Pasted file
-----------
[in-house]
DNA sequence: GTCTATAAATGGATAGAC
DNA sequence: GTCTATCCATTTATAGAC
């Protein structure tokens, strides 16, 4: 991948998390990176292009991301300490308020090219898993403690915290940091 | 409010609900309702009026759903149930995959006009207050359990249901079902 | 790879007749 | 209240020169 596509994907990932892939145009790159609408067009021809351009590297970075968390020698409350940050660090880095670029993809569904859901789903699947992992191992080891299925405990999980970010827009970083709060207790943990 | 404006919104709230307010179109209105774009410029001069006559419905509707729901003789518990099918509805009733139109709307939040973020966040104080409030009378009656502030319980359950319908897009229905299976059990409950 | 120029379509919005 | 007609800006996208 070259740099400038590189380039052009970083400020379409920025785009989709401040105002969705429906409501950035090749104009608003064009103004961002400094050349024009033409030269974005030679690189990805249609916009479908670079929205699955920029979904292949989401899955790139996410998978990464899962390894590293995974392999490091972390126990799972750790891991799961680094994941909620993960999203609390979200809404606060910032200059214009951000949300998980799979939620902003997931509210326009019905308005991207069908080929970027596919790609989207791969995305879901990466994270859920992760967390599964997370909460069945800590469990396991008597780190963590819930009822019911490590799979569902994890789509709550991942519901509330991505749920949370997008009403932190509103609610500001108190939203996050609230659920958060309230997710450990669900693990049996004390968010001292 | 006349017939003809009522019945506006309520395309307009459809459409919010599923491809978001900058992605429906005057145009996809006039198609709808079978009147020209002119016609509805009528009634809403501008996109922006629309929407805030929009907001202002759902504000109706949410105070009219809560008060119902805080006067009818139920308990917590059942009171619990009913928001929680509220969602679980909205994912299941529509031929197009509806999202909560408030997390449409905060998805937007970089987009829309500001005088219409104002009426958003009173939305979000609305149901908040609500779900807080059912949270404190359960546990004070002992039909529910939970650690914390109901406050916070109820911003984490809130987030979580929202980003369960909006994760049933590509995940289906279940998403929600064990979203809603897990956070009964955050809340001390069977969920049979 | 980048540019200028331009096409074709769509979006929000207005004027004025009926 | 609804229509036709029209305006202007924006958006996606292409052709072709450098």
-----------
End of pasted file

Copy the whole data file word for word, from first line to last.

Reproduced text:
[in-house]
DNA sequence: GTCTATAAATGGATAGAC
DNA sequence: GTCTATCCATTTATAGAC
């Protein structure tokens, strides 16, 4: 991948998390990176292009991301300490308020090219898993403690915290940091 | 409010609900309702009026759903149930995959006009207050359990249901079902 | 790879007749 | 209240020169 596509994907990932892939145009790159609408067009021809351009590297970075968390020698409350940050660090880095670029993809569904859901789903699947992992191992080891299925405990999980970010827009970083709060207790943990 | 404006919104709230307010179109209105774009410029001069006559419905509707729901003789518990099918509805009733139109709307939040973020966040104080409030009378009656502030319980359950319908897009229905299976059990409950 | 120029379509919005 | 007609800006996208 070259740099400038590189380039052009970083400020379409920025785009989709401040105002969705429906409501950035090749104009608003064009103004961002400094050349024009033409030269974005030679690189990805249609916009479908670079929205699955920029979904292949989401899955790139996410998978990464899962390894590293995974392999490091972390126990799972750790891991799961680094994941909620993960999203609390979200809404606060910032200059214009951000949300998980799979939620902003997931509210326009019905308005991207069908080929970027596919790609989207791969995305879901990466994270859920992760967390599964997370909460069945800590469990396991008597780190963590819930009822019911490590799979569902994890789509709550991942519901509330991505749920949370997008009403932190509103609610500001108190939203996050609230659920958060309230997710450990669900693990049996004390968010001292 | 006349017939003809009522019945506006309520395309307009459809459409919010599923491809978001900058992605429906005057145009996809006039198609709808079978009147020209002119016609509805009528009634809403501008996109922006629309929407805030929009907001202002759902504000109706949410105070009219809560008060119902805080006067009818139920308990917590059942009171619990009913928001929680509220969602679980909205994912299941529509031929197009509806999202909560408030997390449409905060998805937007970089987009829309500001005088219409104002009426958003009173939305979000609305149901908040609500779900807080059912949270404190359960546990004070002992039909529910939970650690914390109901406050916070109820911003984490809130987030979580929202980003369960909006994760049933590509995940289906279940998403929600064990979203809603897990956070009964955050809340001390069977969920049979 | 980048540019200028331009096409074709769509979006929000207005004027004025009926 | 609804229509036709029209305006202007924006958006996606292409052709072709450098």